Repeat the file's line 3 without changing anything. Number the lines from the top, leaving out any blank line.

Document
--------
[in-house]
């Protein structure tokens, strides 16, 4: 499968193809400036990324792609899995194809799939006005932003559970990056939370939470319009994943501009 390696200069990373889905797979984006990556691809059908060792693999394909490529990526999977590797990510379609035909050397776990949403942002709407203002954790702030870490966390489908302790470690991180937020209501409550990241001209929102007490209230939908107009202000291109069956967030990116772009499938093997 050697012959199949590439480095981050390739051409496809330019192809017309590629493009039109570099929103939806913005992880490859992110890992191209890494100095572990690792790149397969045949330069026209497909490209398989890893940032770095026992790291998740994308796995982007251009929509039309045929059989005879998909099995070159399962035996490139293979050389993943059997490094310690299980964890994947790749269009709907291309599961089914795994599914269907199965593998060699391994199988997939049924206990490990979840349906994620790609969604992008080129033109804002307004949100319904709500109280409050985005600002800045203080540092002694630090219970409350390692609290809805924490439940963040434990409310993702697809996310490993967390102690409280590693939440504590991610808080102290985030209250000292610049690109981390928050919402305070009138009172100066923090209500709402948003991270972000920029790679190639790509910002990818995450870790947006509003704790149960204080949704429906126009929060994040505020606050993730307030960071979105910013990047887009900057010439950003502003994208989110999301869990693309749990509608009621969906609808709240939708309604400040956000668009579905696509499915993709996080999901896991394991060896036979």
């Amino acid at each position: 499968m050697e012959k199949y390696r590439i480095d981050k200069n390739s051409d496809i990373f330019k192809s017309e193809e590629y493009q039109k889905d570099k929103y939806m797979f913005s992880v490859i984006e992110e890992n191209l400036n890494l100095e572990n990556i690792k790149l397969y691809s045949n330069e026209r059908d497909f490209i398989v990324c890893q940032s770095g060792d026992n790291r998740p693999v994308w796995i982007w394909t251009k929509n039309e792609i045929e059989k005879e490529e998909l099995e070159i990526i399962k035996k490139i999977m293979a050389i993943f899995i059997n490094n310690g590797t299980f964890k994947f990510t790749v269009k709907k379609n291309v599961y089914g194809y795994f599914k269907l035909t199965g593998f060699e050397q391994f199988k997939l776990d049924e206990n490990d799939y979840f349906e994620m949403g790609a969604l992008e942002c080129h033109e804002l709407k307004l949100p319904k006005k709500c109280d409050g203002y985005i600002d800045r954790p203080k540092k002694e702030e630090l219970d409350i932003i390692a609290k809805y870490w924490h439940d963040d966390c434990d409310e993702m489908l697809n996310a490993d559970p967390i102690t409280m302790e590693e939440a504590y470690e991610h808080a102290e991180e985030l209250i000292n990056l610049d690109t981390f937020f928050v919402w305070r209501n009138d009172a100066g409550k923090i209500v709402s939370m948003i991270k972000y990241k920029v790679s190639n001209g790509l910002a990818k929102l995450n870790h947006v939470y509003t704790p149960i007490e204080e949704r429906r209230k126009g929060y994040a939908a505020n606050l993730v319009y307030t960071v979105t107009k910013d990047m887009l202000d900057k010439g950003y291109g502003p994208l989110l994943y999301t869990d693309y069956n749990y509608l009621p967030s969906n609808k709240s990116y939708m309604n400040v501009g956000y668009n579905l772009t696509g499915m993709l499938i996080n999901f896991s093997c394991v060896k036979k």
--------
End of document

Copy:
């Amino acid at each position: 499968m050697e012959k199949y390696r590439i480095d981050k200069n390739s051409d496809i990373f330019k192809s017309e193809e590629y493009q039109k889905d570099k929103y939806m797979f913005s992880v490859i984006e992110e890992n191209l400036n890494l100095e572990n990556i690792k790149l397969y691809s045949n330069e026209r059908d497909f490209i398989v990324c890893q940032s770095g060792d026992n790291r998740p693999v994308w796995i982007w394909t251009k929509n039309e792609i045929e059989k005879e490529e998909l099995e070159i990526i399962k035996k490139i999977m293979a050389i993943f899995i059997n490094n310690g590797t299980f964890k994947f990510t790749v269009k709907k379609n291309v599961y089914g194809y795994f599914k269907l035909t199965g593998f060699e050397q391994f199988k997939l776990d049924e206990n490990d799939y979840f349906e994620m949403g790609a969604l992008e942002c080129h033109e804002l709407k307004l949100p319904k006005k709500c109280d409050g203002y985005i600002d800045r954790p203080k540092k002694e702030e630090l219970d409350i932003i390692a609290k809805y870490w924490h439940d963040d966390c434990d409310e993702m489908l697809n996310a490993d559970p967390i102690t409280m302790e590693e939440a504590y470690e991610h808080a102290e991180e985030l209250i000292n990056l610049d690109t981390f937020f928050v919402w305070r209501n009138d009172a100066g409550k923090i209500v709402s939370m948003i991270k972000y990241k920029v790679s190639n001209g790509l910002a990818k929102l995450n870790h947006v939470y509003t704790p149960i007490e204080e949704r429906r209230k126009g929060y994040a939908a505020n606050l993730v319009y307030t960071v979105t107009k910013d990047m887009l202000d900057k010439g950003y291109g502003p994208l989110l994943y999301t869990d693309y069956n749990y509608l009621p967030s969906n609808k709240s990116y939708m309604n400040v501009g956000y668009n579905l772009t696509g499915m993709l499938i996080n999901f896991s093997c394991v060896k036979k």